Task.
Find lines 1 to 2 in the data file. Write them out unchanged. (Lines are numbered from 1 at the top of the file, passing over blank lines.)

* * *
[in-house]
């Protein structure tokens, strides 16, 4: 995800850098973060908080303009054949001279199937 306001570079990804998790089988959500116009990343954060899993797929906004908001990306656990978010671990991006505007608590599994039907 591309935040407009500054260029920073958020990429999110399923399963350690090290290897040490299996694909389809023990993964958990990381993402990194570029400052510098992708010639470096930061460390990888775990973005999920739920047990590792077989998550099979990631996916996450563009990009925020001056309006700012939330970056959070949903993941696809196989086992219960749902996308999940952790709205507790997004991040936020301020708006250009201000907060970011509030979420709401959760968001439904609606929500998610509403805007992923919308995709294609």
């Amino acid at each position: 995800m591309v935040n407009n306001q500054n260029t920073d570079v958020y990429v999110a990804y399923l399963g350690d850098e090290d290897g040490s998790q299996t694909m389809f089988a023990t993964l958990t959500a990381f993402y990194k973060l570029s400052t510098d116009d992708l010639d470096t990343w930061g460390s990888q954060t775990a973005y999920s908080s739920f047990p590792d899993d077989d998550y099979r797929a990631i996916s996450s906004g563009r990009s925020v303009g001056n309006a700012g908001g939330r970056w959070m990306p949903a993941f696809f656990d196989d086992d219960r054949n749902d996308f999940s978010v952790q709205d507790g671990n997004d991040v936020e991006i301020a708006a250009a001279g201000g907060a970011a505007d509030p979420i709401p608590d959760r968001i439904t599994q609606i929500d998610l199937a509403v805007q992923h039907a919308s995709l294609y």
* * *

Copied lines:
[in-house]
């Protein structure tokens, strides 16, 4: 995800850098973060908080303009054949001279199937 306001570079990804998790089988959500116009990343954060899993797929906004908001990306656990978010671990991006505007608590599994039907 591309935040407009500054260029920073958020990429999110399923399963350690090290290897040490299996694909389809023990993964958990990381993402990194570029400052510098992708010639470096930061460390990888775990973005999920739920047990590792077989998550099979990631996916996450563009990009925020001056309006700012939330970056959070949903993941696809196989086992219960749902996308999940952790709205507790997004991040936020301020708006250009201000907060970011509030979420709401959760968001439904609606929500998610509403805007992923919308995709294609």